Nevertheless, in Kolmar Group v Jiangsu Textile Industry (Group) Import & Export (2016), heard at about the same period, the Nanchang Intermediate People’s Court determined that a reciprocal relationship did not exist between China and the US – a polar opposite conclusion from its Wuhan counterpart, despite having received an application to recognise and enforce a US court decision, along with evidence of precedence where the above Gezhouba Sanlian case rendering was recognised and enforced by a US court. It is noteworthy that the Nanchang court did not elaborate on a reason.
This seems to suggest that when dealing with such cases, Chinese courts will determine reciprocity on a case-by-case basis, instead of simply following precedence.
Reciprocity means exchange for mutual benefit, which by definition must be achieved from both sides. Recognition and enforcement of Chinese court decisions by US courts is highly relevant to determining the Sino-US reciprocal relationship by Chinese courts. There have been a number of such precedents in the US, including the above-mentioned Gezhouba Sanlian case, as well as Global Material Technologies v Dahzeng Metal Fibre (2015), Qiu Qinrong v Zhang Hongying et al (2017), and Liu Huizhi v Guan Guoqing et al (2020). However, in April 2015, the New York County Supreme Court determined, in Shanghai Yongrun Investment Management v Kashi Galaxy Venture Capital, that Chinese courts cannot provide fair judicial decisions on a level matching the US due process, and declined to recognise and enforce the relevant 2019 decision by the Beijing Higher People’s Court.
The first-instance decision of this case led to heated discussion, concerned that it would become a hindrance for Chinese courts to determine Sino-US reciprocity. But the Yongrun case took a turn on 10 March 2022, with the Appellate Division of the New York Supreme Court reversing its first-instance ruling on appeal.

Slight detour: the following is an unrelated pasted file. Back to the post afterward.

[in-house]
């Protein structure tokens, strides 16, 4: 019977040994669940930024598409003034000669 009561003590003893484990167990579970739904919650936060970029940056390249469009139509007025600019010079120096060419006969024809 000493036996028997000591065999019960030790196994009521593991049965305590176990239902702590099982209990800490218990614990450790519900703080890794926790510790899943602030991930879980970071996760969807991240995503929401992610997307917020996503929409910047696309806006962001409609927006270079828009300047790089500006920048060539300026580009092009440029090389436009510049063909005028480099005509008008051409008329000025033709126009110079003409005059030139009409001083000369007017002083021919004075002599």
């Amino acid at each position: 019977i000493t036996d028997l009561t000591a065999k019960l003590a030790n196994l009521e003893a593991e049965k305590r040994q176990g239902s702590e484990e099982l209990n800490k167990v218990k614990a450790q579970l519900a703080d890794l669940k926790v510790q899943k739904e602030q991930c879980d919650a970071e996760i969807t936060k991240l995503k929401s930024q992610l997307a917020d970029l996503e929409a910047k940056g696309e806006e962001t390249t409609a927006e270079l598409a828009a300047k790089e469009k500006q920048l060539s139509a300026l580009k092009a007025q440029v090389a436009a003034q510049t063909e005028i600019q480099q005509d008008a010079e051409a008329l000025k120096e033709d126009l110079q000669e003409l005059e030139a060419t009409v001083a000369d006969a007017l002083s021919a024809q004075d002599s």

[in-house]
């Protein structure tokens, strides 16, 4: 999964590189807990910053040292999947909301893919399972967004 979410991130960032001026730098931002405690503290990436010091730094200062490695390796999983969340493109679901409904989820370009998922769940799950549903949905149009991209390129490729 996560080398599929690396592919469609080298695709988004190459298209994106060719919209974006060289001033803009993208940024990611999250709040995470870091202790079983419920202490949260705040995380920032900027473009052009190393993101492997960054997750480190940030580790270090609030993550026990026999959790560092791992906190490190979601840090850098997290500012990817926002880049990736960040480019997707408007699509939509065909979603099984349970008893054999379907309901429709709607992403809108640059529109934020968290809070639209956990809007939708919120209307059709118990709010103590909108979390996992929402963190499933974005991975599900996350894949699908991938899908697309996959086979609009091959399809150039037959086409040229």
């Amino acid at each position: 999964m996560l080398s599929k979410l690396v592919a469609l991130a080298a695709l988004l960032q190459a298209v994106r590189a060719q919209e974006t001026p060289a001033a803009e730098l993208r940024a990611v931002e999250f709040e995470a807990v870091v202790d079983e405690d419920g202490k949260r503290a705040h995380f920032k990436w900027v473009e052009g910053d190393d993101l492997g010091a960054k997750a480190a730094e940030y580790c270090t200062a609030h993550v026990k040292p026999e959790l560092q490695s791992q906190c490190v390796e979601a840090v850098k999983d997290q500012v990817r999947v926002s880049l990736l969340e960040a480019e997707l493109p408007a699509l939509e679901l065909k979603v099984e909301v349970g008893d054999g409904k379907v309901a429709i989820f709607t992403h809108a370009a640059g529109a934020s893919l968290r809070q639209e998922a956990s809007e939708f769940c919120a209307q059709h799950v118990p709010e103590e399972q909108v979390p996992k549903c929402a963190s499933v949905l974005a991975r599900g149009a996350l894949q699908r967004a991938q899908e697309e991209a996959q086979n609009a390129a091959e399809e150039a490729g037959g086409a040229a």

The ruling concluded that: (1) the defendants had the opportunity to be heard, were represented by counsel, and had a right to appeal in China’s underlying proceedings, which was sufficient to support that the basic requisites of due process were met; (2) the court should not have dismissed the action on the ground that the human rights reports of the US State Department conclusively refuted the plaintiff’s allegation; (3) the reports did not constitute documentary evidence under New York’s Civil Practice Law and Rules; and (4) in any event, the reports do not utterly refute the plaintiff’s allegation that the civil law system governing the breach of contract business dispute was fair.
The second-instance ruling of the Yongrun case was not only yet another Chinese court decision recognised and enforced in the US, but also a positive addition to US courts’ judicial rules when it comes to recognising Chinese court rulings.
Undoubtedly, this will in future shed positive light on the prospect of Chinese courts’ determination of Sino-US reciprocity, as well as the recognition and enforcement of US court judgments in China.
Zhang Guanglei is a partner and Zhang Jinhui is an associate at Jingtian & Gongcheng. Guanglei is also an arbitrator of the Hong Kong International Arbitration Centre, Shanghai International Arbitration Centre and Shenzhen Court of International Arbitration.